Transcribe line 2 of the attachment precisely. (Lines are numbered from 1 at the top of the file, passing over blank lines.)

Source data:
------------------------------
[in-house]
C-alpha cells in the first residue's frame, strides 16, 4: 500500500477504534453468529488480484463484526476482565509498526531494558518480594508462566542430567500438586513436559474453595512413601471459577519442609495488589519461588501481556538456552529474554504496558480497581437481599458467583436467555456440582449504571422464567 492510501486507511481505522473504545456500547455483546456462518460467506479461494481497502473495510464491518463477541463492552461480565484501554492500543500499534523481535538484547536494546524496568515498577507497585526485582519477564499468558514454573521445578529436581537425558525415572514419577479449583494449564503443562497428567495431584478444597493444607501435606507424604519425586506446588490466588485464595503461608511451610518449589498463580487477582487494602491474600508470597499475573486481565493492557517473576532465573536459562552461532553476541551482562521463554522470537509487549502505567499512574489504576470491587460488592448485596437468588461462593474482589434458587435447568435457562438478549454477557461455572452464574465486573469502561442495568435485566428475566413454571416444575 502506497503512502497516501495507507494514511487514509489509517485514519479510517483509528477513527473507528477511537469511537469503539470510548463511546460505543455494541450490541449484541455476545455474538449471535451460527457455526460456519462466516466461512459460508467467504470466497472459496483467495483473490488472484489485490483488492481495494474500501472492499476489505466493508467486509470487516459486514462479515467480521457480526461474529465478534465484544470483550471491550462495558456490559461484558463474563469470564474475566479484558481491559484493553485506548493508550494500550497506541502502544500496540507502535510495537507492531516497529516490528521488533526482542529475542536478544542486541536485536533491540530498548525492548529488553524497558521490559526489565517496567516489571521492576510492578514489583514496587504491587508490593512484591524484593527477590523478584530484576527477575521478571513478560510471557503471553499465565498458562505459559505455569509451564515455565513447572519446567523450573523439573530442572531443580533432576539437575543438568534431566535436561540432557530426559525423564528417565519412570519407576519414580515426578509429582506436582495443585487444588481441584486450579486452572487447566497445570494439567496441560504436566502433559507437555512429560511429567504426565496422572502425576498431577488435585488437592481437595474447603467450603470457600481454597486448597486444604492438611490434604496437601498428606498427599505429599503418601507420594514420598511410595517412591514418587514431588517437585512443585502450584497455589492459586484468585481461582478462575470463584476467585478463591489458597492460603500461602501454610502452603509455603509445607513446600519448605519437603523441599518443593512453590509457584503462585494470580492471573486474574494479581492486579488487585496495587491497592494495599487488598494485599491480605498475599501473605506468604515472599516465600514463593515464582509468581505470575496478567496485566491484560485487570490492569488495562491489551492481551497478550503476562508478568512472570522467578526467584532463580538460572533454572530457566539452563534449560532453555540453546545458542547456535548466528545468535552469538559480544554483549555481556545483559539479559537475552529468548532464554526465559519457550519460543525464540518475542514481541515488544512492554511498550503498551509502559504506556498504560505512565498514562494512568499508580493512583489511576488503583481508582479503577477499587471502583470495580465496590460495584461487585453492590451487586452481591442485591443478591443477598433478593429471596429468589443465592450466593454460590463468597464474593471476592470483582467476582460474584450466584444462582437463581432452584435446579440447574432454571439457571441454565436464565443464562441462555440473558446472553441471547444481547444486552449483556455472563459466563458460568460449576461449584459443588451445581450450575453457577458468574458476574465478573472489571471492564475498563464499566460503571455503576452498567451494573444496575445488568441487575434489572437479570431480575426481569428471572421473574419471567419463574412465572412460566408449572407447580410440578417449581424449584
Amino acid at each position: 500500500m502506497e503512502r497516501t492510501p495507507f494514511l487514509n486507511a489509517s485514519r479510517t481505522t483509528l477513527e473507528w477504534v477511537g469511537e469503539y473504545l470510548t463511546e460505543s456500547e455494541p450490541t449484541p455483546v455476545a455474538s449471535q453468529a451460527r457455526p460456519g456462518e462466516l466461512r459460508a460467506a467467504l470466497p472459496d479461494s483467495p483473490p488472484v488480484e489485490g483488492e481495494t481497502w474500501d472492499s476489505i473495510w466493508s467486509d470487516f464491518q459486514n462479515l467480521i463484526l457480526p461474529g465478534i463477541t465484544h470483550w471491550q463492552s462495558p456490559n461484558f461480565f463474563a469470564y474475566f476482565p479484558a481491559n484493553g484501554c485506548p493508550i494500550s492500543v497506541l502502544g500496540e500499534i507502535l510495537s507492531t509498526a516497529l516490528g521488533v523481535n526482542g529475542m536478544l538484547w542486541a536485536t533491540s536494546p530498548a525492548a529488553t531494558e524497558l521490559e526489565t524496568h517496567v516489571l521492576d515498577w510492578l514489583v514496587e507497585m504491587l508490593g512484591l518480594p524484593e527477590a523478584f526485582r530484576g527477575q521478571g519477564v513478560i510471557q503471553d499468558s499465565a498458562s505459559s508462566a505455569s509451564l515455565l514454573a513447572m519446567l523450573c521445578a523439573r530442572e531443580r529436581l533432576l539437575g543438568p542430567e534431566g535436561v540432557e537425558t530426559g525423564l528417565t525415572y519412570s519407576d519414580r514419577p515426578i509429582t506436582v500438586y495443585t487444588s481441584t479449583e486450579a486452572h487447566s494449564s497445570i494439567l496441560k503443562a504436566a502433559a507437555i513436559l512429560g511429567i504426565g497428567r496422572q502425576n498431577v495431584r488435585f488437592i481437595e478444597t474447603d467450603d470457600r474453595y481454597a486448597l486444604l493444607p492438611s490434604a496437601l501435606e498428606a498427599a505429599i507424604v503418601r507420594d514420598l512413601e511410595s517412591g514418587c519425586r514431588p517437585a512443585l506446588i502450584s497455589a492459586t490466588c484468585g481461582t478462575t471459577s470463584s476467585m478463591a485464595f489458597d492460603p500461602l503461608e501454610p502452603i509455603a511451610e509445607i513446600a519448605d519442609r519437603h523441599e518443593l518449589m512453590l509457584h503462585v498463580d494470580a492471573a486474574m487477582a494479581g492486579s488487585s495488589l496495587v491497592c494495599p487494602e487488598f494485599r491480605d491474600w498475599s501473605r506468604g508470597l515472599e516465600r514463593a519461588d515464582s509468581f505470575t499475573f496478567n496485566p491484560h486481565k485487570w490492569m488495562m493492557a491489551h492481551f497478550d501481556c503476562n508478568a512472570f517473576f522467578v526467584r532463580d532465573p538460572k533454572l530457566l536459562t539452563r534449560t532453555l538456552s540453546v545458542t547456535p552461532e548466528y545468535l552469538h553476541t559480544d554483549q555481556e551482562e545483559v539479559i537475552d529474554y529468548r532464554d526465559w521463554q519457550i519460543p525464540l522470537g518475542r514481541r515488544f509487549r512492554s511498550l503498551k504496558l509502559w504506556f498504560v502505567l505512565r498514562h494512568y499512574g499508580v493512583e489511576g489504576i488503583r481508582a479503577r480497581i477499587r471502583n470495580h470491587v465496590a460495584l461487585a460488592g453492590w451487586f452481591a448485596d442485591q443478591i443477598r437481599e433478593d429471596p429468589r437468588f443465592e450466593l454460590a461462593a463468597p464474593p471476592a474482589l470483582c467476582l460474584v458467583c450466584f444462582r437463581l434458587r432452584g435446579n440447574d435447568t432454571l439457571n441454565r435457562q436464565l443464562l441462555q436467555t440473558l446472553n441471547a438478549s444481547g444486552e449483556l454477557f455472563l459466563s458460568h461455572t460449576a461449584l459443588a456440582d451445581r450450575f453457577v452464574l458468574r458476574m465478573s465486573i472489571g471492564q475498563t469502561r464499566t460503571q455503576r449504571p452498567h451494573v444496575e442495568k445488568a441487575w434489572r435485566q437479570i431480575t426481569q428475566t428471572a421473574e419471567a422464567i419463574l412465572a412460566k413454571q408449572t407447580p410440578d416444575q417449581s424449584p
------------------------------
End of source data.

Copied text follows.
C-alpha cells in the first residue's frame, strides 16, 4: 500500500477504534453468529488480484463484526476482565509498526531494558518480594508462566542430567500438586513436559474453595512413601471459577519442609495488589519461588501481556538456552529474554504496558480497581437481599458467583436467555456440582449504571422464567 492510501486507511481505522473504545456500547455483546456462518460467506479461494481497502473495510464491518463477541463492552461480565484501554492500543500499534523481535538484547536494546524496568515498577507497585526485582519477564499468558514454573521445578529436581537425558525415572514419577479449583494449564503443562497428567495431584478444597493444607501435606507424604519425586506446588490466588485464595503461608511451610518449589498463580487477582487494602491474600508470597499475573486481565493492557517473576532465573536459562552461532553476541551482562521463554522470537509487549502505567499512574489504576470491587460488592448485596437468588461462593474482589434458587435447568435457562438478549454477557461455572452464574465486573469502561442495568435485566428475566413454571416444575 502506497503512502497516501495507507494514511487514509489509517485514519479510517483509528477513527473507528477511537469511537469503539470510548463511546460505543455494541450490541449484541455476545455474538449471535451460527457455526460456519462466516466461512459460508467467504470466497472459496483467495483473490488472484489485490483488492481495494474500501472492499476489505466493508467486509470487516459486514462479515467480521457480526461474529465478534465484544470483550471491550462495558456490559461484558463474563469470564474475566479484558481491559484493553485506548493508550494500550497506541502502544500496540507502535510495537507492531516497529516490528521488533526482542529475542536478544542486541536485536533491540530498548525492548529488553524497558521490559526489565517496567516489571521492576510492578514489583514496587504491587508490593512484591524484593527477590523478584530484576527477575521478571513478560510471557503471553499465565498458562505459559505455569509451564515455565513447572519446567523450573523439573530442572531443580533432576539437575543438568534431566535436561540432557530426559525423564528417565519412570519407576519414580515426578509429582506436582495443585487444588481441584486450579486452572487447566497445570494439567496441560504436566502433559507437555512429560511429567504426565496422572502425576498431577488435585488437592481437595474447603467450603470457600481454597486448597486444604492438611490434604496437601498428606498427599505429599503418601507420594514420598511410595517412591514418587514431588517437585512443585502450584497455589492459586484468585481461582478462575470463584476467585478463591489458597492460603500461602501454610502452603509455603509445607513446600519448605519437603523441599518443593512453590509457584503462585494470580492471573486474574494479581492486579488487585496495587491497592494495599487488598494485599491480605498475599501473605506468604515472599516465600514463593515464582509468581505470575496478567496485566491484560485487570490492569488495562491489551492481551497478550503476562508478568512472570522467578526467584532463580538460572533454572530457566539452563534449560532453555540453546545458542547456535548466528545468535552469538559480544554483549555481556545483559539479559537475552529468548532464554526465559519457550519460543525464540518475542514481541515488544512492554511498550503498551509502559504506556498504560505512565498514562494512568499508580493512583489511576488503583481508582479503577477499587471502583470495580465496590460495584461487585453492590451487586452481591442485591443478591443477598433478593429471596429468589443465592450466593454460590463468597464474593471476592470483582467476582460474584450466584444462582437463581432452584435446579440447574432454571439457571441454565436464565443464562441462555440473558446472553441471547444481547444486552449483556455472563459466563458460568460449576461449584459443588451445581450450575453457577458468574458476574465478573472489571471492564475498563464499566460503571455503576452498567451494573444496575445488568441487575434489572437479570431480575426481569428471572421473574419471567419463574412465572412460566408449572407447580410440578417449581424449584